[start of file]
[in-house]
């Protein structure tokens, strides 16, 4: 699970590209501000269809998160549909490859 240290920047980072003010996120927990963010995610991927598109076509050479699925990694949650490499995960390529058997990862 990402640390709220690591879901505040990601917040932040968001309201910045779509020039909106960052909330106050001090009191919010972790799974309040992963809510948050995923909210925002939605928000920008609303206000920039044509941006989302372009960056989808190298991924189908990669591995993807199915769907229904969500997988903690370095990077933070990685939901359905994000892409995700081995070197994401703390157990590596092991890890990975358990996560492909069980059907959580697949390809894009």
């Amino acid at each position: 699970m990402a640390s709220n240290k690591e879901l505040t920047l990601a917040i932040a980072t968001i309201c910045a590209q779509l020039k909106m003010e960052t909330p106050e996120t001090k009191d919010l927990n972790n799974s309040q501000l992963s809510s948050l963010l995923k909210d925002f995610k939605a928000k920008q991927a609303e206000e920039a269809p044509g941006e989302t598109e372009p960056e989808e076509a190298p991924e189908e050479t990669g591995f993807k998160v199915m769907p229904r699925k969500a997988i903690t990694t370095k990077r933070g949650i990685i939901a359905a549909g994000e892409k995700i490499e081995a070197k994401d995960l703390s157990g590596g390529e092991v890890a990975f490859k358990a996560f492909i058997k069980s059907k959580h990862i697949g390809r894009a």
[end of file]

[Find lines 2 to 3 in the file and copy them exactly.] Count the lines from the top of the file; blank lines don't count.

């Protein structure tokens, strides 16, 4: 699970590209501000269809998160549909490859 240290920047980072003010996120927990963010995610991927598109076509050479699925990694949650490499995960390529058997990862 990402640390709220690591879901505040990601917040932040968001309201910045779509020039909106960052909330106050001090009191919010972790799974309040992963809510948050995923909210925002939605928000920008609303206000920039044509941006989302372009960056989808190298991924189908990669591995993807199915769907229904969500997988903690370095990077933070990685939901359905994000892409995700081995070197994401703390157990590596092991890890990975358990996560492909069980059907959580697949390809894009």
């Amino acid at each position: 699970m990402a640390s709220n240290k690591e879901l505040t920047l990601a917040i932040a980072t968001i309201c910045a590209q779509l020039k909106m003010e960052t909330p106050e996120t001090k009191d919010l927990n972790n799974s309040q501000l992963s809510s948050l963010l995923k909210d925002f995610k939605a928000k920008q991927a609303e206000e920039a269809p044509g941006e989302t598109e372009p960056e989808e076509a190298p991924e189908e050479t990669g591995f993807k998160v199915m769907p229904r699925k969500a997988i903690t990694t370095k990077r933070g949650i990685i939901a359905a549909g994000e892409k995700i490499e081995a070197k994401d995960l703390s157990g590596g390529e092991v890890a990975f490859k358990a996560f492909i058997k069980s059907k959580h990862i697949g390809r894009a």